This quilt was started several years ago and then went into hibernation until last fall when it went along to a retreat, where the blocks were pieced incorrectly repeatedly. After some time with the seam ripper, determination set in. This one was for my bed. It has tried out its final destination and has moved back to the sewing room to be bound.
Meanwhile my friends are working on curved seams. Carol has hers finished:
Donna is getting close to finished:
Joyce is getting closer:
Joyce did this exactly as instructed in the book, but as I look at it I wonder if there was an easier way. She had to be so careful getting her seams matched to make perfect circles. Could she have just appliquéd, by machine or by hand, the circles in place?
Others are making progress, but I did not get pictures of their efforts.
Of course, most of us have more than one project in the works. This one was shown and snowballs always give the illusion of curved seams. This would be the perfect size as a throw pillow cover:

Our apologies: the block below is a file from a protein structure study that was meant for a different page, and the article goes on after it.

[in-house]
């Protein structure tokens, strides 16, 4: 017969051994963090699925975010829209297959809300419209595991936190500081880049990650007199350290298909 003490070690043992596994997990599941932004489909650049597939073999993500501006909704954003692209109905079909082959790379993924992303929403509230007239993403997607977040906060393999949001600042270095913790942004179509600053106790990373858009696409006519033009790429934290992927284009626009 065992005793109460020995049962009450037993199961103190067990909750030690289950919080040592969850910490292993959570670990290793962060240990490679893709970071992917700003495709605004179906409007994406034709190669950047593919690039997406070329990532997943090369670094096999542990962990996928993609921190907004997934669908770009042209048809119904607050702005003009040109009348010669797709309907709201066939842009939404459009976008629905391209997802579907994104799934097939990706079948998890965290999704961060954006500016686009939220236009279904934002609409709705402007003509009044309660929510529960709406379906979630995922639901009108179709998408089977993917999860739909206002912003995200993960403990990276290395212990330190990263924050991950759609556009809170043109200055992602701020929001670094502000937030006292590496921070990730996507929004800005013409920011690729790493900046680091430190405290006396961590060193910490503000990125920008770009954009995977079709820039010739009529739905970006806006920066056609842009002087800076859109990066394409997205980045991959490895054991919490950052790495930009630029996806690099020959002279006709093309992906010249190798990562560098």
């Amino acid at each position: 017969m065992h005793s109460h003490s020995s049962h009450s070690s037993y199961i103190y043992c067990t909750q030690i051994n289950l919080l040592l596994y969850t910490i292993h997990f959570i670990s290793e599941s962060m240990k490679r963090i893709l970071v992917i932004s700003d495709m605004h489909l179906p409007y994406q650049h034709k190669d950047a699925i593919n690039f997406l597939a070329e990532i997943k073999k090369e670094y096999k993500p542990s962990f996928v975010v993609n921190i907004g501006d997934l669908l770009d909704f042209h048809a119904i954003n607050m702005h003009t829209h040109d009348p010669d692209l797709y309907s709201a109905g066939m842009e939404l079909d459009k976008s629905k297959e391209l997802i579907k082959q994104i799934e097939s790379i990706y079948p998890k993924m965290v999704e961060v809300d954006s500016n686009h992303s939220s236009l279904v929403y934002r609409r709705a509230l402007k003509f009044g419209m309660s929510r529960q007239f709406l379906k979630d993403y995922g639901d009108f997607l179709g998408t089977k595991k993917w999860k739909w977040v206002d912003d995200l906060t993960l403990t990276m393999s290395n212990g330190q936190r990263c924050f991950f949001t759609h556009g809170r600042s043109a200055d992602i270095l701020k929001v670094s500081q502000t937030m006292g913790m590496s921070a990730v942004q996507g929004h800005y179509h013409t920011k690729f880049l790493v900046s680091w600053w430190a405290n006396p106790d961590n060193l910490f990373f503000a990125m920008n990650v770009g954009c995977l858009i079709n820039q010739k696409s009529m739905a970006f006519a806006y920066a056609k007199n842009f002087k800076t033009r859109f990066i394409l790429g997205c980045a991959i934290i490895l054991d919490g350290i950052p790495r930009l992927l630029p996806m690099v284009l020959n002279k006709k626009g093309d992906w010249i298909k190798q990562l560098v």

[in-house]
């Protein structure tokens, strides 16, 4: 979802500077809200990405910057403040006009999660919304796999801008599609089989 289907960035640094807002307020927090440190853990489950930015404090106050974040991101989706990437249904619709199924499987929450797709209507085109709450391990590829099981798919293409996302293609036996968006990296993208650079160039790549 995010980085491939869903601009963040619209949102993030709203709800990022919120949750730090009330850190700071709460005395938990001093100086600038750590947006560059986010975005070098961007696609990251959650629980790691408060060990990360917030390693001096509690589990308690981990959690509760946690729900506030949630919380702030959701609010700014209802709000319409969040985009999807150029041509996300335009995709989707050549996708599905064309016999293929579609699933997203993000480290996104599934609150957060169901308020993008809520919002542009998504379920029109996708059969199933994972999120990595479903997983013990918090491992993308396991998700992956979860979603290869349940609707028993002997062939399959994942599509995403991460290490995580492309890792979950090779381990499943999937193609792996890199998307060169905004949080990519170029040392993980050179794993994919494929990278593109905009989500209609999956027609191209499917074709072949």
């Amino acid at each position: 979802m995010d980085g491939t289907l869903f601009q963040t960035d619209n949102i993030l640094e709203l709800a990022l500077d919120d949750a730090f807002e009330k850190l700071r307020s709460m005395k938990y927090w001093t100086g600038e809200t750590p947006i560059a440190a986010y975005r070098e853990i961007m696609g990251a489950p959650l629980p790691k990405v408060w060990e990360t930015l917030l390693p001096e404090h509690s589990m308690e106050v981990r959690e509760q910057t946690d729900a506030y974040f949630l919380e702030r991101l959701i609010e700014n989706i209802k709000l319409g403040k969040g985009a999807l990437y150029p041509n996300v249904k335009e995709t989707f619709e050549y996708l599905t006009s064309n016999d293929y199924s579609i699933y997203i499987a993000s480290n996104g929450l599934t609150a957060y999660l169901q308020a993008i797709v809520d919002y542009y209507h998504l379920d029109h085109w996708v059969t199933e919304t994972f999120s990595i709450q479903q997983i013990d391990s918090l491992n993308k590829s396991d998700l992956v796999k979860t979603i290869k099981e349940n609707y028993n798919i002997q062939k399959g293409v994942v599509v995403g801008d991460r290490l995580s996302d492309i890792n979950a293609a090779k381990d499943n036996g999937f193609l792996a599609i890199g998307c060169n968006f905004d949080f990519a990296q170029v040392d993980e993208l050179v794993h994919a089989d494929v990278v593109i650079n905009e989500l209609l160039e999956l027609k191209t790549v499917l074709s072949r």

There are some in the quilt world who consider red a neutral and it works perfect here.
This quilt uses the snowball pattern very uniquely.
Carol bought it as a kit while traveling in Texas. She and I also discovered (like Dorthy) there is no place like home. Iowa has an abundance of quilt shops but we still like to look for them when traveling.
Sharon likes to have baby quilts on hand ready to be given as gifts:
Sherry made this one patch where the fabric does all the work. I think she said her sister sets up at a Farmers Market.
My current other project was a “Quilt-As-You-Go” that I started a few years ago. My original goal was one block each week or so. Somewhere along the way it got side stepped. When I got it out and did the last two blocks I realized that I had been getting rather good at it, but I was back to square one in my machine quilting skill. Now I stayed on task and also did the borders.
The technique comes from the book Cotton Theory from a gal in Wisconsin.
Sewing the blocks together went rather smooth, but when it came to assembling the rows, things deteriorated. This is when one thinks ‘I will give this to a non-quilter as they don’t know the difference.’
At this rate I might as well do all the binding by machine. You might like to try it. First attach the binding to the back, so you have better control as to how the front will finish. Use a walking foot and a stiletto. Or if you cannot find your, use a dull seam ripper.
I do take the time to tack the corners so they will go smoothly through the machine.
For this binding I cut the fabric on the bias as I thought the stripes would do well that way, but I may have stretched it as the quilt doesn’t lay perfectly flat now.
I am just happy it is done and I am moving to something that has yet to go wrong.